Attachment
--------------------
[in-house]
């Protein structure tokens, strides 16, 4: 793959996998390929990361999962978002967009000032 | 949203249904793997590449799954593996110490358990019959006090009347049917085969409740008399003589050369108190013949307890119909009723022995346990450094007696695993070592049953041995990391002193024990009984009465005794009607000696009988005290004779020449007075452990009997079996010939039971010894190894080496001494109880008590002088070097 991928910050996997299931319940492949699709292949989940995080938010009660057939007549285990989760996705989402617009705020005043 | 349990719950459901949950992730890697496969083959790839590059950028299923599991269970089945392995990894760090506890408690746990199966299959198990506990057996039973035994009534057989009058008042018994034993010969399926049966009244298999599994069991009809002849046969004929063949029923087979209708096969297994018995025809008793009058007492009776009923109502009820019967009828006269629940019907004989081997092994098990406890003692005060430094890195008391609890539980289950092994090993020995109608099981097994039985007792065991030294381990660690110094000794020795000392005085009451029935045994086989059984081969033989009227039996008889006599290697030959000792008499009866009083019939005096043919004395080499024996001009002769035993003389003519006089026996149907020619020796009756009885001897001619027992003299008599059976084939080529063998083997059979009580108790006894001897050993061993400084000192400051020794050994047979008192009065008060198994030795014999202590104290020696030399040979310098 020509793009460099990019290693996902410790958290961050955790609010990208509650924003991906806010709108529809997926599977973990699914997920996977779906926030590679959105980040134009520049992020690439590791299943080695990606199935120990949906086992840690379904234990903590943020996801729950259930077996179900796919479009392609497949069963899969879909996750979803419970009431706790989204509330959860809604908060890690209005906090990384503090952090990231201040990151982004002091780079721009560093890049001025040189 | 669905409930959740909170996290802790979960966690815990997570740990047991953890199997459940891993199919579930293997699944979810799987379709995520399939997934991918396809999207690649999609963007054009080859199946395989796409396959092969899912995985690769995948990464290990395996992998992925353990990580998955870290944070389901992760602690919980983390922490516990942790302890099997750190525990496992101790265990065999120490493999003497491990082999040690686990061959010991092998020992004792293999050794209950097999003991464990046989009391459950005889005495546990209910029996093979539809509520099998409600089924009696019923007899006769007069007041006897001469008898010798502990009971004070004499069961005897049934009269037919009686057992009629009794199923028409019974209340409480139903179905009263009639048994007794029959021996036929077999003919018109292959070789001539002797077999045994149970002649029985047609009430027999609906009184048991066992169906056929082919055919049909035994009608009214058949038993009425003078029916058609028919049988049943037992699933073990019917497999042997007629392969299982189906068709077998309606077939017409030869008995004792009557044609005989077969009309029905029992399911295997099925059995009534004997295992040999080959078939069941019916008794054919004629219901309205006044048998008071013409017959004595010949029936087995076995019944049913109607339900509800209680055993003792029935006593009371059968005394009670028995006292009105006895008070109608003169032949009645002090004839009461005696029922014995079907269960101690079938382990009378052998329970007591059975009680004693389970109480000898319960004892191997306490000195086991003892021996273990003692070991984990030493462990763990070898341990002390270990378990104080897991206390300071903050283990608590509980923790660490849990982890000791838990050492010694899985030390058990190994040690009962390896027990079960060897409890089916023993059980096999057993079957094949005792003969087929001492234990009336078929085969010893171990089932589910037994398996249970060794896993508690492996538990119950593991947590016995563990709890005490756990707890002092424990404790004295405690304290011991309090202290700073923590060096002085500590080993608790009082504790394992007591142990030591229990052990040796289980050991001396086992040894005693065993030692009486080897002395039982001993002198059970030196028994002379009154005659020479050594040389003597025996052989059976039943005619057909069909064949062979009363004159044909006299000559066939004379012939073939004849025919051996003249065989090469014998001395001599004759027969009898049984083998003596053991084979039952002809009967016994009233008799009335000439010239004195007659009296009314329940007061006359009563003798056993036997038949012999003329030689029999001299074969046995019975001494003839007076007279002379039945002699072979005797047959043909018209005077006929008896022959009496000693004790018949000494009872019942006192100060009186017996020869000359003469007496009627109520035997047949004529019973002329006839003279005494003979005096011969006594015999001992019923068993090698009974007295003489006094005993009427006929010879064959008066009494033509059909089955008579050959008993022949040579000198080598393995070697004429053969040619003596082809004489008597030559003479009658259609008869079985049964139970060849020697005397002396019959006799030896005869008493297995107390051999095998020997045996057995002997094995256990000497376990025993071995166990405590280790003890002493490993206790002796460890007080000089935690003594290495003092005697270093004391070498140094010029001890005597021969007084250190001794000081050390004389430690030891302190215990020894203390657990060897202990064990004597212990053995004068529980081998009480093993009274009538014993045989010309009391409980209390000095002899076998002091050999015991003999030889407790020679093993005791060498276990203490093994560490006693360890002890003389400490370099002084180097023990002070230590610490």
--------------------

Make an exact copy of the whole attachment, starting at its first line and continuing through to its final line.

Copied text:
[in-house]
């Protein structure tokens, strides 16, 4: 793959996998390929990361999962978002967009000032 | 949203249904793997590449799954593996110490358990019959006090009347049917085969409740008399003589050369108190013949307890119909009723022995346990450094007696695993070592049953041995990391002193024990009984009465005794009607000696009988005290004779020449007075452990009997079996010939039971010894190894080496001494109880008590002088070097 991928910050996997299931319940492949699709292949989940995080938010009660057939007549285990989760996705989402617009705020005043 | 349990719950459901949950992730890697496969083959790839590059950028299923599991269970089945392995990894760090506890408690746990199966299959198990506990057996039973035994009534057989009058008042018994034993010969399926049966009244298999599994069991009809002849046969004929063949029923087979209708096969297994018995025809008793009058007492009776009923109502009820019967009828006269629940019907004989081997092994098990406890003692005060430094890195008391609890539980289950092994090993020995109608099981097994039985007792065991030294381990660690110094000794020795000392005085009451029935045994086989059984081969033989009227039996008889006599290697030959000792008499009866009083019939005096043919004395080499024996001009002769035993003389003519006089026996149907020619020796009756009885001897001619027992003299008599059976084939080529063998083997059979009580108790006894001897050993061993400084000192400051020794050994047979008192009065008060198994030795014999202590104290020696030399040979310098 020509793009460099990019290693996902410790958290961050955790609010990208509650924003991906806010709108529809997926599977973990699914997920996977779906926030590679959105980040134009520049992020690439590791299943080695990606199935120990949906086992840690379904234990903590943020996801729950259930077996179900796919479009392609497949069963899969879909996750979803419970009431706790989204509330959860809604908060890690209005906090990384503090952090990231201040990151982004002091780079721009560093890049001025040189 | 669905409930959740909170996290802790979960966690815990997570740990047991953890199997459940891993199919579930293997699944979810799987379709995520399939997934991918396809999207690649999609963007054009080859199946395989796409396959092969899912995985690769995948990464290990395996992998992925353990990580998955870290944070389901992760602690919980983390922490516990942790302890099997750190525990496992101790265990065999120490493999003497491990082999040690686990061959010991092998020992004792293999050794209950097999003991464990046989009391459950005889005495546990209910029996093979539809509520099998409600089924009696019923007899006769007069007041006897001469008898010798502990009971004070004499069961005897049934009269037919009686057992009629009794199923028409019974209340409480139903179905009263009639048994007794029959021996036929077999003919018109292959070789001539002797077999045994149970002649029985047609009430027999609906009184048991066992169906056929082919055919049909035994009608009214058949038993009425003078029916058609028919049988049943037992699933073990019917497999042997007629392969299982189906068709077998309606077939017409030869008995004792009557044609005989077969009309029905029992399911295997099925059995009534004997295992040999080959078939069941019916008794054919004629219901309205006044048998008071013409017959004595010949029936087995076995019944049913109607339900509800209680055993003792029935006593009371059968005394009670028995006292009105006895008070109608003169032949009645002090004839009461005696029922014995079907269960101690079938382990009378052998329970007591059975009680004693389970109480000898319960004892191997306490000195086991003892021996273990003692070991984990030493462990763990070898341990002390270990378990104080897991206390300071903050283990608590509980923790660490849990982890000791838990050492010694899985030390058990190994040690009962390896027990079960060897409890089916023993059980096999057993079957094949005792003969087929001492234990009336078929085969010893171990089932589910037994398996249970060794896993508690492996538990119950593991947590016995563990709890005490756990707890002092424990404790004295405690304290011991309090202290700073923590060096002085500590080993608790009082504790394992007591142990030591229990052990040796289980050991001396086992040894005693065993030692009486080897002395039982001993002198059970030196028994002379009154005659020479050594040389003597025996052989059976039943005619057909069909064949062979009363004159044909006299000559066939004379012939073939004849025919051996003249065989090469014998001395001599004759027969009898049984083998003596053991084979039952002809009967016994009233008799009335000439010239004195007659009296009314329940007061006359009563003798056993036997038949012999003329030689029999001299074969046995019975001494003839007076007279002379039945002699072979005797047959043909018209005077006929008896022959009496000693004790018949000494009872019942006192100060009186017996020869000359003469007496009627109520035997047949004529019973002329006839003279005494003979005096011969006594015999001992019923068993090698009974007295003489006094005993009427006929010879064959008066009494033509059909089955008579050959008993022949040579000198080598393995070697004429053969040619003596082809004489008597030559003479009658259609008869079985049964139970060849020697005397002396019959006799030896005869008493297995107390051999095998020997045996057995002997094995256990000497376990025993071995166990405590280790003890002493490993206790002796460890007080000089935690003594290495003092005697270093004391070498140094010029001890005597021969007084250190001794000081050390004389430690030891302190215990020894203390657990060897202990064990004597212990053995004068529980081998009480093993009274009538014993045989010309009391409980209390000095002899076998002091050999015991003999030889407790020679093993005791060498276990203490093994560490006693360890002890003389400490370099002084180097023990002070230590610490």